Wednesday, March 30, 2016


Children in old comic books either spoke like head-injury victims or debated like United Nations arbiters.

The Super-Sons of Superman and Batman are a much-beloved if inherently daffy artifact of the Silver and Bronze Age which is nonetheless fondly remembered even by fans who weren't around to enjoy it the first time. Bob Haney's and Dick Dillin's slang-slinging, sideburn-sporting, arguably counter-culture teenage Clark Kent Jr and Bruce Wayne Jr were a world of their own, but they also weren't the first Super-Sons with a recurring feature in World's Finest.

Lois is gritting her teeth so hard, dogs can hear it.
Prior to that pair was frequently-grim sci-fi author Edmond Hamilton's take, along with celebrated workhorse Curt Swan, of a pre-teen pair of playsuited do-gooders who debuted almost a decade earlier.

Besides their youth, the other primary distinction between the Silver Age Superman Jr and Batman Jr was that we knew who their mothers were (Lois Lane and Kathy Kane, respectively). In the Seventies' Super-Sons stories, the identities of the mom's were always blanked out. Either they'd had embarrassing plastic surgery or Superman and Batman had remarried much younger wives and the editors at DC are ashamed of them.

This story follows the origin of the Super-Sons, more-or-less. I mean, their origin is "mom and dad fucked" and we won't get to see that until the superhero movie fad becomes such a desperate spectacle that the Teen Titans finally makes it to major release as a soapy-tits Roger Corman B-Movie.

The block party is ruined.
Most of the conflict in the debut of the Super-Sons is a suburban tale of envy and hurt feelings, like the Big Chill, which sure sounds like an exciting comic. The couples are married in a double ceremony (which can't be good for the ol' secret identities), but the wheels fall off almost immediately. Lois is jealous of Bruce and Kathy's whirlwind world tour honeymoon, while she and Clark only go to Niagara Falls. Hey, the guy likes catching people plummeting to their deaths, it's a real blast for him.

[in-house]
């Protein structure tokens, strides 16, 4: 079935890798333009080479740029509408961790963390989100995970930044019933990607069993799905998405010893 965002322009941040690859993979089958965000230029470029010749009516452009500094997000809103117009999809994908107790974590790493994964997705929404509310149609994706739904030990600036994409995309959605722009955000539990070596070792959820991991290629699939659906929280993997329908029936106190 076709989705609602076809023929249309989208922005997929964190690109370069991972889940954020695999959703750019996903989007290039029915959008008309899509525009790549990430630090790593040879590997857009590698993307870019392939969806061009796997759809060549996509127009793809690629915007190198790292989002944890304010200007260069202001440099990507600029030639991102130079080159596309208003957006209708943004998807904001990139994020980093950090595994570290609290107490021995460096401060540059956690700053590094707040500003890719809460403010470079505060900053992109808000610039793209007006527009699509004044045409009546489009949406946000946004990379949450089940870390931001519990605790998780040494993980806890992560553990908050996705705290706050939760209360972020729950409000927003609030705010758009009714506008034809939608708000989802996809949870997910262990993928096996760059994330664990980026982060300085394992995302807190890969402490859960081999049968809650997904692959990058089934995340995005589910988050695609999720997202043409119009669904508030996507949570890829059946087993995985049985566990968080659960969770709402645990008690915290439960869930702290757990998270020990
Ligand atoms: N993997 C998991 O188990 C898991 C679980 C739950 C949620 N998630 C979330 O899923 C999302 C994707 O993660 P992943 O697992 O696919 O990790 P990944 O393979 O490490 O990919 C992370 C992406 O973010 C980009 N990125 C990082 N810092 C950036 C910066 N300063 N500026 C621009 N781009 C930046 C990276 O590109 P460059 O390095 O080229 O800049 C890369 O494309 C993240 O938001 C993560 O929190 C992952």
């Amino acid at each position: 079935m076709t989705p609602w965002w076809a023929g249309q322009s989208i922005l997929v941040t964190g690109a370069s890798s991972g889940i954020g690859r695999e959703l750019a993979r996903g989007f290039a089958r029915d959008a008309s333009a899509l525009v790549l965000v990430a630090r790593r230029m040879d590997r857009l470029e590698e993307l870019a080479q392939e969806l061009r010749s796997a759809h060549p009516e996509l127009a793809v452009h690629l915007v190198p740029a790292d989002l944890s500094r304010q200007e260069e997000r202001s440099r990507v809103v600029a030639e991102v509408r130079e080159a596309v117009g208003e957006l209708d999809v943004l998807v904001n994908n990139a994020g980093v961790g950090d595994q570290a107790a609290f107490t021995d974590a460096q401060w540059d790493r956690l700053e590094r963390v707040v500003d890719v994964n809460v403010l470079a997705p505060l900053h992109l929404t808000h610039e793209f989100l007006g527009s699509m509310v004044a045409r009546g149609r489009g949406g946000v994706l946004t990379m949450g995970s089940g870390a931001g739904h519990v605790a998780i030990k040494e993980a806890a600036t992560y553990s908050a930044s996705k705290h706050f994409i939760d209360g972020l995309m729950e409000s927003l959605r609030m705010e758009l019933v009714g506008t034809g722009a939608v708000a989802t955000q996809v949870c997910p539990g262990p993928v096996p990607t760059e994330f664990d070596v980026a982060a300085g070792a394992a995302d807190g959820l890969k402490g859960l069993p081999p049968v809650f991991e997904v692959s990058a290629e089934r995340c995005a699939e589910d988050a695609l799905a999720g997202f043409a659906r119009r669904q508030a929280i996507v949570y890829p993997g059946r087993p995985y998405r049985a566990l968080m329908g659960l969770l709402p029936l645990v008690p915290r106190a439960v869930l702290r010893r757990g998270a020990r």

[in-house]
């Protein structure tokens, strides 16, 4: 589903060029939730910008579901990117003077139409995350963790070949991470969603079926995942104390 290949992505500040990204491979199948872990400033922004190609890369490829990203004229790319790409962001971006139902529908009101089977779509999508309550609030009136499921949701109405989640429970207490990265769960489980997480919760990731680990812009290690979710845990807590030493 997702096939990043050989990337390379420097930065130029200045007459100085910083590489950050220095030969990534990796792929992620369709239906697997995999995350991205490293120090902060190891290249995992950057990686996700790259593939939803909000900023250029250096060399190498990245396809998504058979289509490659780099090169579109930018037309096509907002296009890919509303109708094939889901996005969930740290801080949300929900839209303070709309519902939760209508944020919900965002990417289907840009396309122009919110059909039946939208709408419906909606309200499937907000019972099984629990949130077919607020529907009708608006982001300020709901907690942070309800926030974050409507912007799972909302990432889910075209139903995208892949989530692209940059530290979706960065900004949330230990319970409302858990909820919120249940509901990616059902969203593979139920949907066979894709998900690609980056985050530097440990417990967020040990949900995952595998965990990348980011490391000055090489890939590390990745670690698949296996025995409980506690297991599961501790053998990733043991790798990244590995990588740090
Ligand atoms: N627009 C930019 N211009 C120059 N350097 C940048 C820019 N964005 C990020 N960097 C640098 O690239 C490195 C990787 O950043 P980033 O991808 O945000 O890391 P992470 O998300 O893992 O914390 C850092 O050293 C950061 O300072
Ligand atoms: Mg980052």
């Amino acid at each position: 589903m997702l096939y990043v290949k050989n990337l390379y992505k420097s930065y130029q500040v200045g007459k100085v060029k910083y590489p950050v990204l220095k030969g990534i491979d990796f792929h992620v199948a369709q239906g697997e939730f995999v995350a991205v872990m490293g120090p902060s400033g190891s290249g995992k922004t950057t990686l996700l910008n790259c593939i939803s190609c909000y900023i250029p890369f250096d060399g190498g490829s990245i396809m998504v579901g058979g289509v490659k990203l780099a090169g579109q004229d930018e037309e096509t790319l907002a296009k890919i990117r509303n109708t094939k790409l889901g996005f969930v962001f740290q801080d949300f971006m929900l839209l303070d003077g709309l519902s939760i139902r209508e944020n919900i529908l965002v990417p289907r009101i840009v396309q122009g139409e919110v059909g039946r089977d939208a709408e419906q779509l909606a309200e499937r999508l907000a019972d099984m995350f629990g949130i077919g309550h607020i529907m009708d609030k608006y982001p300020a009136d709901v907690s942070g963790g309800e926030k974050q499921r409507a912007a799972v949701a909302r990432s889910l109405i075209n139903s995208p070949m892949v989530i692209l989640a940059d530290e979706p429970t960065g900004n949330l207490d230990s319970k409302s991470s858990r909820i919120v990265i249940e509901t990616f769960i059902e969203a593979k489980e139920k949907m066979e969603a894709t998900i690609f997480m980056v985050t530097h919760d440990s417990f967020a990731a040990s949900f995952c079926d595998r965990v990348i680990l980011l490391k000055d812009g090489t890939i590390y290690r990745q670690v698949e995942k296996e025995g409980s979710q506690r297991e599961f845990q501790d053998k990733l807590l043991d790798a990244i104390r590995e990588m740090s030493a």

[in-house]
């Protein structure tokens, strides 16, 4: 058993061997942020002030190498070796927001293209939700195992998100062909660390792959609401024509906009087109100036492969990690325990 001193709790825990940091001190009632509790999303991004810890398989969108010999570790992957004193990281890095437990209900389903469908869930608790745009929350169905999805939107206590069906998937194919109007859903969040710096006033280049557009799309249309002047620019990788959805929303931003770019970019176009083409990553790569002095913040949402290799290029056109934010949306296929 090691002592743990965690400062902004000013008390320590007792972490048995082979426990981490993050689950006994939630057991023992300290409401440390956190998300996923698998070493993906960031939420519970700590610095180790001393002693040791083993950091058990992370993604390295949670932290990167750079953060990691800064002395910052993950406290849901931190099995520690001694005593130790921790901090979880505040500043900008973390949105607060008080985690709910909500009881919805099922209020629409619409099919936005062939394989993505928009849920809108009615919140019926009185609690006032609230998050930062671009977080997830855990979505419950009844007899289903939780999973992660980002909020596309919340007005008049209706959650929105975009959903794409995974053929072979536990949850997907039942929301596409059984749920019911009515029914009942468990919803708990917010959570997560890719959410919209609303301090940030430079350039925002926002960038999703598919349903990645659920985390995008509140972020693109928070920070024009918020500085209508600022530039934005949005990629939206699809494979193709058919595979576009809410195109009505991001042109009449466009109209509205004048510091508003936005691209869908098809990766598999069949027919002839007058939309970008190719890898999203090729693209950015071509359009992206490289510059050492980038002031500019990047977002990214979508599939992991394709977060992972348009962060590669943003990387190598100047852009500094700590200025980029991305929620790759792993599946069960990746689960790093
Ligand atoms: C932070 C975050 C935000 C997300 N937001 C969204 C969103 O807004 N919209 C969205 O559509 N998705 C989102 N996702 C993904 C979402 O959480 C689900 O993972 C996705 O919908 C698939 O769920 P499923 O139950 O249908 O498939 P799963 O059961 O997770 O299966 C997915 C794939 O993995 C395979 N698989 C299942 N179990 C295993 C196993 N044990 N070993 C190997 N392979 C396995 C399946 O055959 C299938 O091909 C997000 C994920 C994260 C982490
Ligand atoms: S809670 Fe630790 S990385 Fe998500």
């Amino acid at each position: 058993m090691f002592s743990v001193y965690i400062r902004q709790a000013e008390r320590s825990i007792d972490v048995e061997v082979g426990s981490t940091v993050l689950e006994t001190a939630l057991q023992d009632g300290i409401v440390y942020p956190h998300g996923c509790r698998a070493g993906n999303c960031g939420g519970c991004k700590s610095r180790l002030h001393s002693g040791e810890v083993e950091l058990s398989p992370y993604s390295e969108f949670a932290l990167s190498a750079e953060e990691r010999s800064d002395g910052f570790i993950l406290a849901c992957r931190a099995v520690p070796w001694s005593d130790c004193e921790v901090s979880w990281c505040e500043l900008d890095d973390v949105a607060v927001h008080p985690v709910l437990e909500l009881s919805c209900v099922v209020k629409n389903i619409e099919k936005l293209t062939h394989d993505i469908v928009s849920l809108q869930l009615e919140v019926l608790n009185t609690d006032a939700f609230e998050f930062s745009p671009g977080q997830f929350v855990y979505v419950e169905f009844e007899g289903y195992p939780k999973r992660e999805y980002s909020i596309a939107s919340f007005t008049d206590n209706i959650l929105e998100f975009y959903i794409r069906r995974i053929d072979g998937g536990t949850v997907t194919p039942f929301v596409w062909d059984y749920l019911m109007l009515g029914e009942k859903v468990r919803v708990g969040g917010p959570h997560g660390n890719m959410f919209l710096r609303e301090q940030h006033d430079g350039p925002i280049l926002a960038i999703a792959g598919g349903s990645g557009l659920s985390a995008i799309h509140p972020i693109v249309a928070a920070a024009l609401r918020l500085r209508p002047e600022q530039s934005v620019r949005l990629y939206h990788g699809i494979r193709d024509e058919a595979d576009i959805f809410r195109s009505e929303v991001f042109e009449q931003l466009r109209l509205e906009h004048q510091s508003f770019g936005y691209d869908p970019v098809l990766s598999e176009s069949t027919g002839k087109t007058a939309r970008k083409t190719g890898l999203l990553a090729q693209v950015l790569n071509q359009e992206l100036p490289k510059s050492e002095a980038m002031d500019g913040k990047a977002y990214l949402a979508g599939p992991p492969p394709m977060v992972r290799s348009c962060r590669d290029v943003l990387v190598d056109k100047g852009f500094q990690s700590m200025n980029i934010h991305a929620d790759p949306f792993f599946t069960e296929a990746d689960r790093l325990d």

Likewise, Lois has never been to the Fortress, never assists her husband on cases, and generally feels ashamed of her middle-income life in the face of their famous friends' wealth. Meanwhile, Kathy Kane is fucking horrible basically and keeps rubbing stuff in Lois' face or criticizing her children or causing wild scenes. Domesticity is dull, Lois, but ain't least you ain't a secret drunk (is my guess).

When Superman Jr is a little too rough with Batman Jr during a game of see-saw, that's all it takes for Kathy Dearest to call their friendship off for all time. Even when little Clark is polite enough to apologize and ask her forgiveness, she basically slams the door shut in his face. Did Batman marry the Joker by accident?

A stunning absence of stranger danger detection.
The boys decide to run away together in order to teach their parents a lesson and, for all I know, try to make it on Broadway. This puts them in the crosshairs of Nappy Klains, a short-statured crook known as the Napoleon of Crime. Finding the boys alone in the woods, he invites them inside his deathtrap-laden secret cave headquarters, wherein he terrifies them with papier-mache murder weapons and then encourages them to take a nap on a pair of army cots. He's got deathtraps but no proper bedding?

While the kids are asleep, Nappy Klains coerces the knowledge of the father's identities out of them, then traps the kids (Superboy in a kryptonite web under a huge sword and Batboy in a bike lock, which seems like an insult) and dresses up as Batman Jr so as to get close enough to dad to murder him.

Turnabout's fair play, tho, so Batman Jr escapes, disguises himself as the Napoleon of Crime, orders Klein's men to assault their boss in the garb of Batboy and then anyway this is genuinely stupid. I mean, charming in its way, but stupid. 

The important thing is that the kids help round up the crooks, prove that teamwork is better than freaking out over every little fucking thing, and therefore their moms unclench and become friends again. In a way, we all have a lesson to learn from this and, if we don't, we can always allow our children to be abducted by menacing dwarves and see if it softens our hearts in some fashion.

I bet it happens again immediately.

1 comment:

Craven Lovelace said...

Loved these stories as a kid. Thanks for this post!

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